Drugs & Aging

, Volume 28, Issue 12, pp 961–980

Management of Schizophrenia in Late Life with Antipsychotic Medications

A Qualitative Review
  • Takefumi Suzuki
  • Gary Remington
  • Hiroyuki Uchida
  • Tarek K. Rajji
  • Ariel Graff-Guerrero
  • David C. Mamo
Review Article

DOI: 10.2165/11595830-000000000-00000

Cite this article as:
Suzuki, T., Remington, G., Uchida, H. et al. Drugs Aging (2011) 28: 961. doi:10.2165/11595830-000000000-00000

Abstract

Although patients with schizophrenia are reported to have excess mortality compared with the general population, many affected patients will nonetheless survive and continue to have the disorder in later life. Consequently, geriatric schizophrenia will be a significant public health concern in the years to come, and evidence-based treatment of schizophrenia in older patients is becoming an urgent issue. However, there has been a paucity of comparative data to guide selection of antipsychotics for schizophrenia in late life.

The primary aim of this review was to synthesize the available evidence on management of late-life schizophrenia with antipsychotic medications; a secondary aim was to evaluate treatment resistance in this population. Accordingly, PubMed and EMBASE were searched using the keywords ‘antipsychotics’, ‘age’ and ‘schizophrenia’ to identify psychopharmacological studies of antipsychotics in late-life schizophrenia (last search 30 April 2011). The literature search identified 23 prospective studies of use of antipsychotics for schizophrenia in older patients (generally age ≥65 years), including eight double-blind trials. The sample size was smaller than 40 patients for 52% of the studies. Two of the double-blind studies were post hoc analyses and one was a placebo-controlled trial. In the largest double-blind study, olanzapine (n = 88, median dose 10mg/day) and risperidone (n = 87, median dose 2 mg/day) were compared in patients not resistant to these therapies, with similar effects. There have also been several open-label trials of these two agents that have shown efficacy and tolerability in non-resistant patients. Evidence on other antipsychotics has been scarce and less robust.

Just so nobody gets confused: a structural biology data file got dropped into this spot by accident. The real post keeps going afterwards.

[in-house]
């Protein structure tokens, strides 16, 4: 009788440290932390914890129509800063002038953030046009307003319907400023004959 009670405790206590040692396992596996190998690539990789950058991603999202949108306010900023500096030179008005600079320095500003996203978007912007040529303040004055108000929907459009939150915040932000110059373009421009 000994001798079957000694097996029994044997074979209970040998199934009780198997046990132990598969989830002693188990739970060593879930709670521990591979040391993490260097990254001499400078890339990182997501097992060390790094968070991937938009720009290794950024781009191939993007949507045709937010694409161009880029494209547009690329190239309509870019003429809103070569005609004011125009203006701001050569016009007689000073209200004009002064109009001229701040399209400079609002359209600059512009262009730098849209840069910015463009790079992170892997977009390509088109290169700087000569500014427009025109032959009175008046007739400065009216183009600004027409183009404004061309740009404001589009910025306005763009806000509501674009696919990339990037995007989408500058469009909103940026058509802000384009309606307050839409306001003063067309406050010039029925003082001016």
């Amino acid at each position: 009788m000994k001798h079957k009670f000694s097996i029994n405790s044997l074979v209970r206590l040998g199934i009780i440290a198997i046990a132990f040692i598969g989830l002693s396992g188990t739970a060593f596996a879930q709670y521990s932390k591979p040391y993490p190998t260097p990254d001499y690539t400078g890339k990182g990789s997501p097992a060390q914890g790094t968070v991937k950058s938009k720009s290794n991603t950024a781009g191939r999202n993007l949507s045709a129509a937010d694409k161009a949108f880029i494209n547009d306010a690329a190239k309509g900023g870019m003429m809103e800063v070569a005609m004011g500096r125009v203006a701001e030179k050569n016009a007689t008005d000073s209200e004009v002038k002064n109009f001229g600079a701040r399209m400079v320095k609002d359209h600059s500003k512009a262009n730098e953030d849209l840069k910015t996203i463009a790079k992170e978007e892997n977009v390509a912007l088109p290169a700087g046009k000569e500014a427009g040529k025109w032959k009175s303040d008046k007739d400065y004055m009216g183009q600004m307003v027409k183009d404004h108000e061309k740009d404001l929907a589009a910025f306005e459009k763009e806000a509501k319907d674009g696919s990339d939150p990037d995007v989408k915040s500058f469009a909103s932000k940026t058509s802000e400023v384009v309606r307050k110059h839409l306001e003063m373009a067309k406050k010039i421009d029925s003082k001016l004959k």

The gold standard for treatment-resistant schizophrenia is clozapine. However, almost all of the studies of clozapine to date have effectively excluded older patients with schizophrenia. Only one small study has evaluated clozapine (n = 24, mean dose 300 mg/day) in comparison with chlorpromazine (n = 18, mean dose 600 mg/day) in a difficult-to-treat older population; the investigators reported that both treatments were similarly efficacious. Furthermore, there has been little compelling evidence in favour of or against augmentation of antipsychotics with other psychotropic medications in the older age group.

Treatment of non-resistant, late-life schizophrenia with olanzapine and risperidone appears to be supported by the available evidence. However, data on geriatric patients with schizophrenia are generally scarce, particularly for treatment-resistant subpopulations, underscoring the need for more research in this important area.

Copyright information

© Adis Data Information BV 2011

Authors and Affiliations

  • Takefumi Suzuki
    • 1
    • 2
    • 3
    • 4
  • Gary Remington
    • 2
    • 5
  • Hiroyuki Uchida
    • 1
    • 4
  • Tarek K. Rajji
    • 1
  • Ariel Graff-Guerrero
    • 2
    • 3
  • David C. Mamo
    • 1
    • 2
    • 3
  1. 1.Geriatric Mental Health Program, Unit 4-2Centre for Addiction and Mental HealthTorontoCanada
  2. 2.Department of PsychiatryUniversity of TorontoTorontoCanada
  3. 3.Multimodal Imaging Group, PET CentreCentre for Addiction and Mental HealthTorontoCanada
  4. 4.Department of NeuropsychiatryKeio University School of MedicineTokyoJapan
  5. 5.Schizophrenia ProgramCentre for Addiction and Mental HealthTorontoCanada